In the previous article we mentioned the technique of quickly '”invisible watermark“, a technique that would allow us to prove paternity of a digital photograph. The operation (as already described) is simple. The underlying principle of all is to have a picture “x” (my original photo I just have to keep) and create a picture “and” (the photo that contains the watermark invisible to circulate in internet). To prove to be the author of the photo just to compare a particular procedure by superimposing the two graphics immagni. Magically comparirà il watermark with our name and copyright information.
For our tutorial we will use Gimp and we will take a cue from the page Plugin Registry dedicata al Photo Watermark, but with a difference that will… the difference.
First, open the photo you want to mark. I did some testing with any type of photo, for the tutorial I decided to use a photo with good contrast.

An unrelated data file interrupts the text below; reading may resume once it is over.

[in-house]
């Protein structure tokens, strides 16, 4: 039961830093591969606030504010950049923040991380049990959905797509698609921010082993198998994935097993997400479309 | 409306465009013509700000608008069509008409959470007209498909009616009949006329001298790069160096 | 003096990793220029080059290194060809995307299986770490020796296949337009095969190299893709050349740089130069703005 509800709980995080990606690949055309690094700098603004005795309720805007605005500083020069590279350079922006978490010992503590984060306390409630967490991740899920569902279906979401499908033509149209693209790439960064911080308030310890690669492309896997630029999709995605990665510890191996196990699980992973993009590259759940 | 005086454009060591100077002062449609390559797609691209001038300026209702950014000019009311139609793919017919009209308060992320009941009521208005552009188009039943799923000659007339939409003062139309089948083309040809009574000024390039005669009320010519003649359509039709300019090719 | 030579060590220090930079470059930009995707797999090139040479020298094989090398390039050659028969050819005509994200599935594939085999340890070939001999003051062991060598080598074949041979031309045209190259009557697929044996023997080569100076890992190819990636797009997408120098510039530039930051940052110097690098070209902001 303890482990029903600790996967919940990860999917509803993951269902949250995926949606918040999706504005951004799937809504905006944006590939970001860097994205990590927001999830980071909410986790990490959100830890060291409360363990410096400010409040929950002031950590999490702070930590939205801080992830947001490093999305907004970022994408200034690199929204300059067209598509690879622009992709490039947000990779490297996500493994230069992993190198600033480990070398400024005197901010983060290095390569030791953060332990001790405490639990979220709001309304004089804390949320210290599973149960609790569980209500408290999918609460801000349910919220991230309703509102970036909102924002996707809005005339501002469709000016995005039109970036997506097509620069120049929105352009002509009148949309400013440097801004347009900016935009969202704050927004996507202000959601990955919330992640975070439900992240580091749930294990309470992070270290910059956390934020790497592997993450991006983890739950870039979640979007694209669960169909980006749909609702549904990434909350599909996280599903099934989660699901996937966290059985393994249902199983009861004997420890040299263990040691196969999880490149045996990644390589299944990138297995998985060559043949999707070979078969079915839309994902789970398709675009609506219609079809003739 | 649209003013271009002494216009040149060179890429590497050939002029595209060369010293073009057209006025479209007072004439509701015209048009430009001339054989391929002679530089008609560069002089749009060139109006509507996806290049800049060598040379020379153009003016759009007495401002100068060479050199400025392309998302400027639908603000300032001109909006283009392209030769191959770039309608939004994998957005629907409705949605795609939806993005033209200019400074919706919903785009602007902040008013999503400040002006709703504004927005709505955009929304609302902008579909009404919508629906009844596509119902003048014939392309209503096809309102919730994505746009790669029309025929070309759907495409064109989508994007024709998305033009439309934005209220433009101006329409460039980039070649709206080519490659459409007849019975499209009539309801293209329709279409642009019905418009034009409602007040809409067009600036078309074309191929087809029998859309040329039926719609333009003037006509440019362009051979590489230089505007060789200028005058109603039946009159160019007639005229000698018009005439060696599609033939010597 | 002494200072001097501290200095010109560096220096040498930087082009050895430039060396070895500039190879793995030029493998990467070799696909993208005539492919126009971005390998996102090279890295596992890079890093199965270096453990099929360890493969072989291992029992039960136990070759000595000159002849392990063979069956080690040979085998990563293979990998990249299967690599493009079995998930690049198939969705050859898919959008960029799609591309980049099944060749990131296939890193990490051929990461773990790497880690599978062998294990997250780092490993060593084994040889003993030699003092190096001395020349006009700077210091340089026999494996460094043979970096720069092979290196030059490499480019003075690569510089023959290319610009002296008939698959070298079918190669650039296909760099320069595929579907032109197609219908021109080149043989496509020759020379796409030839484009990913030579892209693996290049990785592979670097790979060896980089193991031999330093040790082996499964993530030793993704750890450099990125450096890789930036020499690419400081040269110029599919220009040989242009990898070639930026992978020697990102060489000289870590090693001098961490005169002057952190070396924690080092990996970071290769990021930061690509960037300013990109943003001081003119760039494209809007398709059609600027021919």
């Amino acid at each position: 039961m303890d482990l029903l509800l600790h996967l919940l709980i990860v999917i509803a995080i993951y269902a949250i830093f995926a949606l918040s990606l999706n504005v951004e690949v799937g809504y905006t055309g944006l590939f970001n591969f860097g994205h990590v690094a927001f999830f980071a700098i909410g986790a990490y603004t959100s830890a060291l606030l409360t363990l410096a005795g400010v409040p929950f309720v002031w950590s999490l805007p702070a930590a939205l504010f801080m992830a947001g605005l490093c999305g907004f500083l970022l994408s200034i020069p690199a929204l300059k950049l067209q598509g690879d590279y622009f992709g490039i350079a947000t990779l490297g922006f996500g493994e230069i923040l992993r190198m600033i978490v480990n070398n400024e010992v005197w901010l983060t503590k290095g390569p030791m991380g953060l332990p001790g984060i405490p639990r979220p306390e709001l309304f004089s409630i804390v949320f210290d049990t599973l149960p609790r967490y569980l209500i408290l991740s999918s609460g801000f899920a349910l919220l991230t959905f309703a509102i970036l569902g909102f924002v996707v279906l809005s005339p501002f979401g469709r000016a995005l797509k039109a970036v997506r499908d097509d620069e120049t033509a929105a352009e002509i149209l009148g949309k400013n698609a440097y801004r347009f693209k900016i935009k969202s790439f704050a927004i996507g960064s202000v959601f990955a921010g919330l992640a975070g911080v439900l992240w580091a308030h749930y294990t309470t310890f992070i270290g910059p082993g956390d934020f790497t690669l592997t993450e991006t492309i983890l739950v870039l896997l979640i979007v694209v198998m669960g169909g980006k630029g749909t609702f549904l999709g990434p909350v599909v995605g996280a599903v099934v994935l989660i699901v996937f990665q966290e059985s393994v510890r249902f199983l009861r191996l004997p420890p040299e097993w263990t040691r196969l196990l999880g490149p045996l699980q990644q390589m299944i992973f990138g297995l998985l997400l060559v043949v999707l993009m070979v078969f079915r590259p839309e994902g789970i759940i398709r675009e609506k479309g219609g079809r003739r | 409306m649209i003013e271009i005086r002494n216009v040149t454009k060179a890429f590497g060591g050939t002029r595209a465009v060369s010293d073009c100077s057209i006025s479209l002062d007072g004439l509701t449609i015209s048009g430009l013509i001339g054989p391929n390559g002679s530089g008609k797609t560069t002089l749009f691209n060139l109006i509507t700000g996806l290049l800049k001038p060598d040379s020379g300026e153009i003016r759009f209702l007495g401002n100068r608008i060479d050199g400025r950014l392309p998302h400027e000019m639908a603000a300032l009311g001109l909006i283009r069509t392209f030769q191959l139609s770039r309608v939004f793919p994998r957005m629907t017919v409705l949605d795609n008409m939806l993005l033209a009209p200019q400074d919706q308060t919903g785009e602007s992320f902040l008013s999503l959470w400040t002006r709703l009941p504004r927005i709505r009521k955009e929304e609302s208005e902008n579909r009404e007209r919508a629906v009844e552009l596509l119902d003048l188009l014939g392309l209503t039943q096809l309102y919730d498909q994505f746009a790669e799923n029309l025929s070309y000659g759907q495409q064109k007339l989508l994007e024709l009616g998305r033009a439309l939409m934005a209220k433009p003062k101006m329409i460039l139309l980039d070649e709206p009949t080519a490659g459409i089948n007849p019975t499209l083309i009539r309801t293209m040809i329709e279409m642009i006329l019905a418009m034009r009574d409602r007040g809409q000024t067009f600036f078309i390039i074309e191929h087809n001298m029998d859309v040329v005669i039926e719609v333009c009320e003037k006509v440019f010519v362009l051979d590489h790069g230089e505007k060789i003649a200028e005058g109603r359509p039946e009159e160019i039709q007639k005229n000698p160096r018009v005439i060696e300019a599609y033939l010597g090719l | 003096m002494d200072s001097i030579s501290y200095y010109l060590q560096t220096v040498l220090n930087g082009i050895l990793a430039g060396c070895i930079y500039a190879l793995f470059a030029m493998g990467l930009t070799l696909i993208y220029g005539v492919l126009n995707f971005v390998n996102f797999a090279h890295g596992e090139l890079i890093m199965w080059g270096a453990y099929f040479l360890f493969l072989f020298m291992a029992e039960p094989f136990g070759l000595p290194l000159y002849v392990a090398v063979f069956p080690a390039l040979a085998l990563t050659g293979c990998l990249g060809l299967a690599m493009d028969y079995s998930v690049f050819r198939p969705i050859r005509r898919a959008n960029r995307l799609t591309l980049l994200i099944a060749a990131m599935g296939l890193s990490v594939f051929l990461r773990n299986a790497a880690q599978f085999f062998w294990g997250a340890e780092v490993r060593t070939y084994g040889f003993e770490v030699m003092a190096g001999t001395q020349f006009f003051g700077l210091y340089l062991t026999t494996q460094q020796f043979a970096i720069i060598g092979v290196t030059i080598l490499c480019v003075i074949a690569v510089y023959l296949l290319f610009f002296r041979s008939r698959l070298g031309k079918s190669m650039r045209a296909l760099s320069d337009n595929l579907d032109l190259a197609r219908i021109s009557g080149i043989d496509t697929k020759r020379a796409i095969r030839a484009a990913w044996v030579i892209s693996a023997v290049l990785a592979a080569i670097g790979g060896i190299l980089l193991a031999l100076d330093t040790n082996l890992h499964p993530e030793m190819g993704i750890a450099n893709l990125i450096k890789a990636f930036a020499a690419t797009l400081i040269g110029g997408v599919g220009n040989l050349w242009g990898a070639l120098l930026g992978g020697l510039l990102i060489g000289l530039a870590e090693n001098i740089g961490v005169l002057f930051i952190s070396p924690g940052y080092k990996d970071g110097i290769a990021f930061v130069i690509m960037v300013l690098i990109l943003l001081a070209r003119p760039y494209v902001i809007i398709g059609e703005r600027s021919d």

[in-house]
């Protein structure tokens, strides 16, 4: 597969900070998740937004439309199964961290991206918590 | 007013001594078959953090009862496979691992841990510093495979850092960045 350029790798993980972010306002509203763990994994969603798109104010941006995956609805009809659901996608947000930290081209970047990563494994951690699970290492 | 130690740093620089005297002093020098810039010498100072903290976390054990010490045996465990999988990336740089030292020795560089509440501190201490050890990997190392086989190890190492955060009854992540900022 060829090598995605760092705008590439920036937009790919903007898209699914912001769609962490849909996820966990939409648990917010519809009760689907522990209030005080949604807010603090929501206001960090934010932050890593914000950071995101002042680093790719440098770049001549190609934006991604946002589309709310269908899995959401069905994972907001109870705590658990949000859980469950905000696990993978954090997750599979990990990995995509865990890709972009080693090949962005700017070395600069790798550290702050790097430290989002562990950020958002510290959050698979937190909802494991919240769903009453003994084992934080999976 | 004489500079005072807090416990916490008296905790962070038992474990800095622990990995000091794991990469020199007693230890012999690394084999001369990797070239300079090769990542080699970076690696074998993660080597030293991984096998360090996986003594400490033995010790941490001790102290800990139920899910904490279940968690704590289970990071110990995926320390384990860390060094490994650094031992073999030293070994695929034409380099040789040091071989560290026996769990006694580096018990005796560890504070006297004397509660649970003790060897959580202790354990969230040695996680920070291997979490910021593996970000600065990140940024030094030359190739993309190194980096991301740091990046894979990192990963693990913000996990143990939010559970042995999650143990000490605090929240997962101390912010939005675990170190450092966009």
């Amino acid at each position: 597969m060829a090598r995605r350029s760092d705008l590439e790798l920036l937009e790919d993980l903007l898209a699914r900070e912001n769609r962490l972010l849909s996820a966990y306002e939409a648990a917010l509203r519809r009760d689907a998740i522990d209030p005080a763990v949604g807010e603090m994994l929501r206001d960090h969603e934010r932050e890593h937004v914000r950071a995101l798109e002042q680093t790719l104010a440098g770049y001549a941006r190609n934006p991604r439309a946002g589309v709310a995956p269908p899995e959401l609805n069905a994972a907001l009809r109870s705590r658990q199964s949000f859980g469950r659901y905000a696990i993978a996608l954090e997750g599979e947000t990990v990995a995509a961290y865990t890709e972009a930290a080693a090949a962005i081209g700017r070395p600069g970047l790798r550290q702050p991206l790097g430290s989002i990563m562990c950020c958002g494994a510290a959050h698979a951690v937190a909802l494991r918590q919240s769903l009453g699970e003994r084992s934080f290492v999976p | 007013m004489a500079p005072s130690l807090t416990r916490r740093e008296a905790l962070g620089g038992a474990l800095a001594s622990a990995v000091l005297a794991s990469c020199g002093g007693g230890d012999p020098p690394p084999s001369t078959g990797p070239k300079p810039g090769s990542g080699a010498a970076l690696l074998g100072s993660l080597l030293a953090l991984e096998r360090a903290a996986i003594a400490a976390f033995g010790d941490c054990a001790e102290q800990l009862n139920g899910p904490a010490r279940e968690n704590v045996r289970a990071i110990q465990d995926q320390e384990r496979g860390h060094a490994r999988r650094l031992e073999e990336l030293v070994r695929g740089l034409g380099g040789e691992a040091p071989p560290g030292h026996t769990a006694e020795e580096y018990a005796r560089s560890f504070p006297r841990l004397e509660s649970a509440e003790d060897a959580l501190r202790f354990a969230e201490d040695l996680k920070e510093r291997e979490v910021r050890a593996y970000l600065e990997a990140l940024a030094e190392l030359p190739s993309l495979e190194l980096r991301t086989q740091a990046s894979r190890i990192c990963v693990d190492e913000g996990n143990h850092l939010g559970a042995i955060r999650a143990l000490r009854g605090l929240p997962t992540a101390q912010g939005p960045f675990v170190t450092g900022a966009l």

Let us go into menu “File” – “Create” – “Photo Watermark”. I used the following parameters.
Gimp will create an image that contains our watermark.
Now back to the initial photo and click on “Filters” – “Render” – “Photo” – “Watermark”.
It seems that nothing has happened, but if we pay attention to the levels we see that tab was added a level “watermark” with an opacity of 3%.
If you pay attention to the image, however,, you will realize that especially in dark areas (but also in those clear) is visible against the watermark, provate and zoommare. If one of us wants to steal the image it can also remove. At this point I suggest a variation from the short tutorial of the Plugin Registry, we try to lower the opacity to “1”. Even zooming will not notice differences. This last image that we save will be our image “and”. Save and publish your photos on Flickr.
Now we can do the litmus test and see if we have all the tools to prove that they have the authorship of photos.
We open with Gimp image “and”, click on “File” – “Open as Layers” and select the photo “x”, the original. If the two images have not been retouched further should be perfectly superposable.
We select the level “x” (the original) and change the mode of picture “Usual” a “Grain Extract”.
The image will appear as all gray.
We merge the two layers into one and click on “Colors” – “Levels”.
And click on the button “Auto”. The result is immediate.
The “counter” of this procedure is that if a derivative work is made from our photo (variations in color or image degradation), this entire process is no longer useful.